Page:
by George Sampras
Jeanie loved Christmas. The tree, especially, with its foresty smell and twinkly lights , magically conjuring beauty and life out of winter gloom. And the children: round eyes, round mouths, round cheeks so kissable in their little round faces mad with excitement and desire and hope. Every year, the same tradition: the selection of the tree, the layering of the decorations (garlands, then lights, then crystal birds and horses and snowflakes, then the shiniest gold and silver ornaments, then, to top it all off, the Christmas angel), the acquisition, wrapping and installation of the presents, the hanging of the green and red embroidered socks (“Sam”, “Trish”, “Mom”, “Dad”), the night of little sleep, as a succession of Santas tiptoed in, to secretly contribute a small wrapped trinket or two to each sock, then the morning, first long and slow then short and fast, with a mad jumble of sweet and salty foods, flying wrapping papers, and instances of joy and disappointment, more or less well concealed according to the maturity and blood sugar levels of the recipient. It was something they had done together, without fail, every year since entering the world, as miraculous as Jesus, one starlit night.
Jeanie hated Christmas. The rawness of the emotions. The vulnerability of so much desire. Expectations, high in childhood, had risen even higher. Of course they were still a family, but it was at Christmas, that they came together, atoms touching, in the same physical space. Here they crowded, like expectant concert goers, in a preordered spot at a preordained time, their hearts tremblingly exposed, exit doors unmarked and too small in case of attack. Where to take cover? There was no cover. It was an act of faith, this communion, an invocation of the spirit of childhood, of family, of love. But such powerful forces, once stirred, never come alone.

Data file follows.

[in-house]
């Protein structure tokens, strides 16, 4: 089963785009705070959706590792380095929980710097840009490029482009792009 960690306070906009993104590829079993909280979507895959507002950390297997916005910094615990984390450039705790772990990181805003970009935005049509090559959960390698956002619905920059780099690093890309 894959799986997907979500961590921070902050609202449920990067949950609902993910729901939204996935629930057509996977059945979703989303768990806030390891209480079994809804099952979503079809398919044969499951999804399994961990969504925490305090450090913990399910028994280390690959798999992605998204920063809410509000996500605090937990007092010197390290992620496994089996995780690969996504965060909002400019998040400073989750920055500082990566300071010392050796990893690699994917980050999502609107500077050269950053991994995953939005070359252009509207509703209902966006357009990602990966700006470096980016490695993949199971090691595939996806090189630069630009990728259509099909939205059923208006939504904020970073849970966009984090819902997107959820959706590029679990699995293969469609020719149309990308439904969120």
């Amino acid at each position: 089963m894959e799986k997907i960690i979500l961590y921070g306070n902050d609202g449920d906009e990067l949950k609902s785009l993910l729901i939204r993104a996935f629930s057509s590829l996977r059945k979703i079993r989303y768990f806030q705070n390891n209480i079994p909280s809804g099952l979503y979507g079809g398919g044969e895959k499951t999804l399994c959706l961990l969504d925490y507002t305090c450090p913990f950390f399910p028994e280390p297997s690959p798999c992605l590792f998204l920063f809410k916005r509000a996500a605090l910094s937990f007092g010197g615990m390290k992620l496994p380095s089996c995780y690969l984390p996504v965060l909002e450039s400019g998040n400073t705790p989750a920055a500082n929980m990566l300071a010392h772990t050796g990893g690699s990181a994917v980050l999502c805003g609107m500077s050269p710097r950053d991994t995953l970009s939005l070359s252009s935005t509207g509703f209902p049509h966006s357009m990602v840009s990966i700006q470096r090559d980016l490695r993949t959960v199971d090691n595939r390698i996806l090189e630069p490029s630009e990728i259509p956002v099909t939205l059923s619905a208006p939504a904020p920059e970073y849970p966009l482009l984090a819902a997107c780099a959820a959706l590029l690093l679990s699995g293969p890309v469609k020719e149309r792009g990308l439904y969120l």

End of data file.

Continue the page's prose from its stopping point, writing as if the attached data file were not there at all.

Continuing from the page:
Jeanie picked a torn piece of shiny silver wrapping paper off the carpet and placed it in the Hefty bag. Three armchairs had been pushed awkwardly together to make space for the tree, leaving the room off kilter. We are sitting ducks here, she thought.
If lucky she had – what - maybe twenty Christmases left on her celestial time clock? Time, she resolved, to make them count.
George Sampras lives in California. His, novel, The Experience Gift, will be published in 2018.